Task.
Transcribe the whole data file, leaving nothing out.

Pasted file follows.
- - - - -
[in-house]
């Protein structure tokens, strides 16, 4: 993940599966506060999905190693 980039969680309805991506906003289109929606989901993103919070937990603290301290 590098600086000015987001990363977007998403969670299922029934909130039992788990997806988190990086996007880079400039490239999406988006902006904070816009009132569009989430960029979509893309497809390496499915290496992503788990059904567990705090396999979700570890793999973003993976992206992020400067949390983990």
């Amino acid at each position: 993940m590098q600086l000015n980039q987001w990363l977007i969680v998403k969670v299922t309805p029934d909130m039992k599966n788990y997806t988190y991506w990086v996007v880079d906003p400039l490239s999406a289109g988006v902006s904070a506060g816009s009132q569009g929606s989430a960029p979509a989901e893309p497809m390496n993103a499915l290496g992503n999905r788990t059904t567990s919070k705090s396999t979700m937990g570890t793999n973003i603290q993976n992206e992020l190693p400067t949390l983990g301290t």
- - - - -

[in-house]
């Protein structure tokens, strides 16, 4: 993940599966506060999905190693 980039969680309805991506906003289109929606989901993103919070937990603290301290 590098600086000015987001990363977007998403969670299922029934909130039992788990997806988190990086996007880079400039490239999406988006902006904070816009009132569009989430960029979509893309497809390496499915290496992503788990059904567990705090396999979700570890793999973003993976992206992020400067949390983990």
């Amino acid at each position: 993940m590098q600086l000015n980039q987001w990363l977007i969680v998403k969670v299922t309805p029934d909130m039992k599966n788990y997806t988190y991506w990086v996007v880079d906003p400039l490239s999406a289109g988006v902006s904070a506060g816009s009132q569009g929606s989430a960029p979509a989901e893309p497809m390496n993103a499915l290496g992503n999905r788990t059904t567990s919070k705090s396999t979700m937990g570890t793999n973003i603290q993976n992206e992020l190693p400067t949390l983990g301290t």